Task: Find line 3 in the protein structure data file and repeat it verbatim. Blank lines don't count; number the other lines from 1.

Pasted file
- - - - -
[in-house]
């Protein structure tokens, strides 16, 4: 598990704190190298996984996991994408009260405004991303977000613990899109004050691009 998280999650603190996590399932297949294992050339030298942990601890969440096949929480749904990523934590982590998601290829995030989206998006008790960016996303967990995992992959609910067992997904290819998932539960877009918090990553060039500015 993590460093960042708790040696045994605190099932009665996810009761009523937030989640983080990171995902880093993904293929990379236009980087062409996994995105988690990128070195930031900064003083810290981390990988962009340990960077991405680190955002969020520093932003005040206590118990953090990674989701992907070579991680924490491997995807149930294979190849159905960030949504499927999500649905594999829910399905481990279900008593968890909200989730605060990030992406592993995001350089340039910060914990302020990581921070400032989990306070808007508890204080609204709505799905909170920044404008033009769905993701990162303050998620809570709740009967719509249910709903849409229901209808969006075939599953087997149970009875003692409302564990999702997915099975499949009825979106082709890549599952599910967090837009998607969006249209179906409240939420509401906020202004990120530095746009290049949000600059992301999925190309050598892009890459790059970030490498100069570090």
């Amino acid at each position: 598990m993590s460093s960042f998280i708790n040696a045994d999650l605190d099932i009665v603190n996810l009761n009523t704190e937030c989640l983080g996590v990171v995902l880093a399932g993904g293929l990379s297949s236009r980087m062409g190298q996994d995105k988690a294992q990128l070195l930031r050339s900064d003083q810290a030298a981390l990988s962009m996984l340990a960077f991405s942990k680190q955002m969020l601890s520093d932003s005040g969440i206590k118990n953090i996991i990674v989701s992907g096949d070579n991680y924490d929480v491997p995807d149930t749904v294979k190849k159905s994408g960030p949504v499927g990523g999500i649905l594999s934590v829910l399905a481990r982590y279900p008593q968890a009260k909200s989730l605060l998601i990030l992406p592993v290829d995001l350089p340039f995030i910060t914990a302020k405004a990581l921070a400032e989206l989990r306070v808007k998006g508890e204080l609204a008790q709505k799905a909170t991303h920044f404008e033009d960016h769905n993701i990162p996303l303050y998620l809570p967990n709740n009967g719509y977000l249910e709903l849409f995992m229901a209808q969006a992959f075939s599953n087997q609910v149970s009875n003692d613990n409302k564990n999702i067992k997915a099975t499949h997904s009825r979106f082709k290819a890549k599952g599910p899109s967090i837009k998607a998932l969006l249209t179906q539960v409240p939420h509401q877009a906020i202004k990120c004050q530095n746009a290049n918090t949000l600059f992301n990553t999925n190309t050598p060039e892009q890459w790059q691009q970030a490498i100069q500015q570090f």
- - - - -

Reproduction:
């Amino acid at each position: 598990m993590s460093s960042f998280i708790n040696a045994d999650l605190d099932i009665v603190n996810l009761n009523t704190e937030c989640l983080g996590v990171v995902l880093a399932g993904g293929l990379s297949s236009r980087m062409g190298q996994d995105k988690a294992q990128l070195l930031r050339s900064d003083q810290a030298a981390l990988s962009m996984l340990a960077f991405s942990k680190q955002m969020l601890s520093d932003s005040g969440i206590k118990n953090i996991i990674v989701s992907g096949d070579n991680y924490d929480v491997p995807d149930t749904v294979k190849k159905s994408g960030p949504v499927g990523g999500i649905l594999s934590v829910l399905a481990r982590y279900p008593q968890a009260k909200s989730l605060l998601i990030l992406p592993v290829d995001l350089p340039f995030i910060t914990a302020k405004a990581l921070a400032e989206l989990r306070v808007k998006g508890e204080l609204a008790q709505k799905a909170t991303h920044f404008e033009d960016h769905n993701i990162p996303l303050y998620l809570p967990n709740n009967g719509y977000l249910e709903l849409f995992m229901a209808q969006a992959f075939s599953n087997q609910v149970s009875n003692d613990n409302k564990n999702i067992k997915a099975t499949h997904s009825r979106f082709k290819a890549k599952g599910p899109s967090i837009k998607a998932l969006l249209t179906q539960v409240p939420h509401q877009a906020i202004k990120c004050q530095n746009a290049n918090t949000l600059f992301n990553t999925n190309t050598p060039e892009q890459w790059q691009q970030a490498i100069q500015q570090f």